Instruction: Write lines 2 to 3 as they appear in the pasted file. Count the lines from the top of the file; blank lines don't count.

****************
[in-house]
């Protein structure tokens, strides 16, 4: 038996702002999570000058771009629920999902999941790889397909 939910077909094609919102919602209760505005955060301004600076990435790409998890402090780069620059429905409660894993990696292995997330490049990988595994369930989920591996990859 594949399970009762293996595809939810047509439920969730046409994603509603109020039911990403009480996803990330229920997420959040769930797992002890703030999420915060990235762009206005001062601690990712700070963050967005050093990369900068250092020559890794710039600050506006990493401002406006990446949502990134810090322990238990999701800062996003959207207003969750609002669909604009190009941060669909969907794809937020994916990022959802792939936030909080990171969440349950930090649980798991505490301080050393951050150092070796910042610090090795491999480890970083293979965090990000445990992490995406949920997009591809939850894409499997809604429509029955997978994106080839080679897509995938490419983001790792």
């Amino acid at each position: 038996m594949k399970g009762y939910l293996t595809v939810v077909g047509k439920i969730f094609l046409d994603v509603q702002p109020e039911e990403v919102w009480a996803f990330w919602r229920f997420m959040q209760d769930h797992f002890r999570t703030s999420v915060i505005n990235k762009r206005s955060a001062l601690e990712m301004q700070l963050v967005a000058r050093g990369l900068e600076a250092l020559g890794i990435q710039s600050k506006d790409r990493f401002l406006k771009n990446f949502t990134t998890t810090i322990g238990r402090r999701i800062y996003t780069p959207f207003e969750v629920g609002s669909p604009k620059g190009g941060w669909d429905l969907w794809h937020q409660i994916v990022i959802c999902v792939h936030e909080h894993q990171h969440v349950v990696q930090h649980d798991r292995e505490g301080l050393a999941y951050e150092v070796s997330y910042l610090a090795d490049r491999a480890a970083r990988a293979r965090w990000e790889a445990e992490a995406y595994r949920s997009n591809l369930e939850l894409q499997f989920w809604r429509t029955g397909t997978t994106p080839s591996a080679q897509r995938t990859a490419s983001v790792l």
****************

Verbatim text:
């Protein structure tokens, strides 16, 4: 038996702002999570000058771009629920999902999941790889397909 939910077909094609919102919602209760505005955060301004600076990435790409998890402090780069620059429905409660894993990696292995997330490049990988595994369930989920591996990859 594949399970009762293996595809939810047509439920969730046409994603509603109020039911990403009480996803990330229920997420959040769930797992002890703030999420915060990235762009206005001062601690990712700070963050967005050093990369900068250092020559890794710039600050506006990493401002406006990446949502990134810090322990238990999701800062996003959207207003969750609002669909604009190009941060669909969907794809937020994916990022959802792939936030909080990171969440349950930090649980798991505490301080050393951050150092070796910042610090090795491999480890970083293979965090990000445990992490995406949920997009591809939850894409499997809604429509029955997978994106080839080679897509995938490419983001790792």
């Amino acid at each position: 038996m594949k399970g009762y939910l293996t595809v939810v077909g047509k439920i969730f094609l046409d994603v509603q702002p109020e039911e990403v919102w009480a996803f990330w919602r229920f997420m959040q209760d769930h797992f002890r999570t703030s999420v915060i505005n990235k762009r206005s955060a001062l601690e990712m301004q700070l963050v967005a000058r050093g990369l900068e600076a250092l020559g890794i990435q710039s600050k506006d790409r990493f401002l406006k771009n990446f949502t990134t998890t810090i322990g238990r402090r999701i800062y996003t780069p959207f207003e969750v629920g609002s669909p604009k620059g190009g941060w669909d429905l969907w794809h937020q409660i994916v990022i959802c999902v792939h936030e909080h894993q990171h969440v349950v990696q930090h649980d798991r292995e505490g301080l050393a999941y951050e150092v070796s997330y910042l610090a090795d490049r491999a480890a970083r990988a293979r965090w990000e790889a445990e992490a995406y595994r949920s997009n591809l369930e939850l894409q499997f989920w809604r429509t029955g397909t997978t994106p080839s591996a080679q897509r995938t990859a490419s983001v790792l």